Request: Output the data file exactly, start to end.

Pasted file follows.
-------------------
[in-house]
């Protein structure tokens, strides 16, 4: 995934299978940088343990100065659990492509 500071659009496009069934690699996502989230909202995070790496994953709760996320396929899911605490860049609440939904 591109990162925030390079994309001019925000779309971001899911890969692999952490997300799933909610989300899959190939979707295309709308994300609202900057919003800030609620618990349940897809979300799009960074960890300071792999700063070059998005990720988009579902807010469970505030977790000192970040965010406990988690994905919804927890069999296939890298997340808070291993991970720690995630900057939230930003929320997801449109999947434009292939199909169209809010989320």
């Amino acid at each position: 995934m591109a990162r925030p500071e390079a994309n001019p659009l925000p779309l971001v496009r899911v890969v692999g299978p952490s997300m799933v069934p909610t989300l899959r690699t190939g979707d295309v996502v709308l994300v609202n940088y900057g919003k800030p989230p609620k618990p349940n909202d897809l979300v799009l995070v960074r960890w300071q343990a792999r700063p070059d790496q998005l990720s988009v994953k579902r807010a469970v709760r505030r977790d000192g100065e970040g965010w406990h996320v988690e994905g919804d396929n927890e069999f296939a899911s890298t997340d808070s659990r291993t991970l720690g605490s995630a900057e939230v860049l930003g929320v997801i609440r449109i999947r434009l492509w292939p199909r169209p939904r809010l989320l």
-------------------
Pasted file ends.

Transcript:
[in-house]
């Protein structure tokens, strides 16, 4: 995934299978940088343990100065659990492509 500071659009496009069934690699996502989230909202995070790496994953709760996320396929899911605490860049609440939904 591109990162925030390079994309001019925000779309971001899911890969692999952490997300799933909610989300899959190939979707295309709308994300609202900057919003800030609620618990349940897809979300799009960074960890300071792999700063070059998005990720988009579902807010469970505030977790000192970040965010406990988690994905919804927890069999296939890298997340808070291993991970720690995630900057939230930003929320997801449109999947434009292939199909169209809010989320």
């Amino acid at each position: 995934m591109a990162r925030p500071e390079a994309n001019p659009l925000p779309l971001v496009r899911v890969v692999g299978p952490s997300m799933v069934p909610t989300l899959r690699t190939g979707d295309v996502v709308l994300v609202n940088y900057g919003k800030p989230p609620k618990p349940n909202d897809l979300v799009l995070v960074r960890w300071q343990a792999r700063p070059d790496q998005l990720s988009v994953k579902r807010a469970v709760r505030r977790d000192g100065e970040g965010w406990h996320v988690e994905g919804d396929n927890e069999f296939a899911s890298t997340d808070s659990r291993t991970l720690g605490s995630a900057e939230v860049l930003g929320v997801i609440r449109i999947r434009l492509w292939p199909r169209p939904r809010l989320l």